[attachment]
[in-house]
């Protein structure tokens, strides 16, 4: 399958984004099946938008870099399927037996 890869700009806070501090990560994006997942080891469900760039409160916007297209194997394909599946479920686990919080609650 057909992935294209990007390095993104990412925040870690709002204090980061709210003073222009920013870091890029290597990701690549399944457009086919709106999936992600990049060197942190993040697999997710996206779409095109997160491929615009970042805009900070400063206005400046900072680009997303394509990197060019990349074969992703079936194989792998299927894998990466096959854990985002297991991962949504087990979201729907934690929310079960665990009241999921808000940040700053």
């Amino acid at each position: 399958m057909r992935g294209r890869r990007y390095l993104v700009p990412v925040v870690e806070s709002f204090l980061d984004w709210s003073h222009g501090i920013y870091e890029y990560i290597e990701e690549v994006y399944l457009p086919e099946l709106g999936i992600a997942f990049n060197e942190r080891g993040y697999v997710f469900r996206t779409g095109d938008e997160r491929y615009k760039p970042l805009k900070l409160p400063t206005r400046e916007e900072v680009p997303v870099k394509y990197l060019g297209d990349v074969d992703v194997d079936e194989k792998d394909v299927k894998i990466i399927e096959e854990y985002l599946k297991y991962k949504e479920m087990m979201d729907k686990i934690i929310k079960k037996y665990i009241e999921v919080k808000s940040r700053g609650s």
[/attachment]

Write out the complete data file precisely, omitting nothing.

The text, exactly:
[in-house]
């Protein structure tokens, strides 16, 4: 399958984004099946938008870099399927037996 890869700009806070501090990560994006997942080891469900760039409160916007297209194997394909599946479920686990919080609650 057909992935294209990007390095993104990412925040870690709002204090980061709210003073222009920013870091890029290597990701690549399944457009086919709106999936992600990049060197942190993040697999997710996206779409095109997160491929615009970042805009900070400063206005400046900072680009997303394509990197060019990349074969992703079936194989792998299927894998990466096959854990985002297991991962949504087990979201729907934690929310079960665990009241999921808000940040700053």
């Amino acid at each position: 399958m057909r992935g294209r890869r990007y390095l993104v700009p990412v925040v870690e806070s709002f204090l980061d984004w709210s003073h222009g501090i920013y870091e890029y990560i290597e990701e690549v994006y399944l457009p086919e099946l709106g999936i992600a997942f990049n060197e942190r080891g993040y697999v997710f469900r996206t779409g095109d938008e997160r491929y615009k760039p970042l805009k900070l409160p400063t206005r400046e916007e900072v680009p997303v870099k394509y990197l060019g297209d990349v074969d992703v194997d079936e194989k792998d394909v299927k894998i990466i399927e096959e854990y985002l599946k297991y991962k949504e479920m087990m979201d729907k686990i934690i929310k079960k037996y665990i009241e999921v919080k808000s940040r700053g609650s």